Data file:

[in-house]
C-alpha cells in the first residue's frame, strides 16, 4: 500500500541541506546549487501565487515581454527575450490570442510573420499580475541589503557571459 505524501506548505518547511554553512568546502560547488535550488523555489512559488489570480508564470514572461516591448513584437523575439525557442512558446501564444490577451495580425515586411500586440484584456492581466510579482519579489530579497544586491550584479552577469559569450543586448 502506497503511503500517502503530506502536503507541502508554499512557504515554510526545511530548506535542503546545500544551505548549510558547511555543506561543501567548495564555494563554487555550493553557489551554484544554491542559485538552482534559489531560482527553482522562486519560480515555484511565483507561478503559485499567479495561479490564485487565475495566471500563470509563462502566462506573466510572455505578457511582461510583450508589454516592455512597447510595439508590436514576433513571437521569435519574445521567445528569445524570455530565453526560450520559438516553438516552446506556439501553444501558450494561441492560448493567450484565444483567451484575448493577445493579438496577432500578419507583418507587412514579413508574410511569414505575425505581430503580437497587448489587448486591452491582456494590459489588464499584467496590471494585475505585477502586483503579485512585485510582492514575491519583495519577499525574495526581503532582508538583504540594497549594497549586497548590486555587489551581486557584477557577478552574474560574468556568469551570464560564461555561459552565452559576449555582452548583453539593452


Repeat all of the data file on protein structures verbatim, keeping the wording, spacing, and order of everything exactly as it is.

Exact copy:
[in-house]
C-alpha cells in the first residue's frame, strides 16, 4: 500500500541541506546549487501565487515581454527575450490570442510573420499580475541589503557571459 505524501506548505518547511554553512568546502560547488535550488523555489512559488489570480508564470514572461516591448513584437523575439525557442512558446501564444490577451495580425515586411500586440484584456492581466510579482519579489530579497544586491550584479552577469559569450543586448 502506497503511503500517502503530506502536503507541502508554499512557504515554510526545511530548506535542503546545500544551505548549510558547511555543506561543501567548495564555494563554487555550493553557489551554484544554491542559485538552482534559489531560482527553482522562486519560480515555484511565483507561478503559485499567479495561479490564485487565475495566471500563470509563462502566462506573466510572455505578457511582461510583450508589454516592455512597447510595439508590436514576433513571437521569435519574445521567445528569445524570455530565453526560450520559438516553438516552446506556439501553444501558450494561441492560448493567450484565444483567451484575448493577445493579438496577432500578419507583418507587412514579413508574410511569414505575425505581430503580437497587448489587448486591452491582456494590459489588464499584467496590471494585475505585477502586483503579485512585485510582492514575491519583495519577499525574495526581503532582508538583504540594497549594497549586497548590486555587489551581486557584477557577478552574474560574468556568469551570464560564461555561459552565452559576449555582452548583453539593452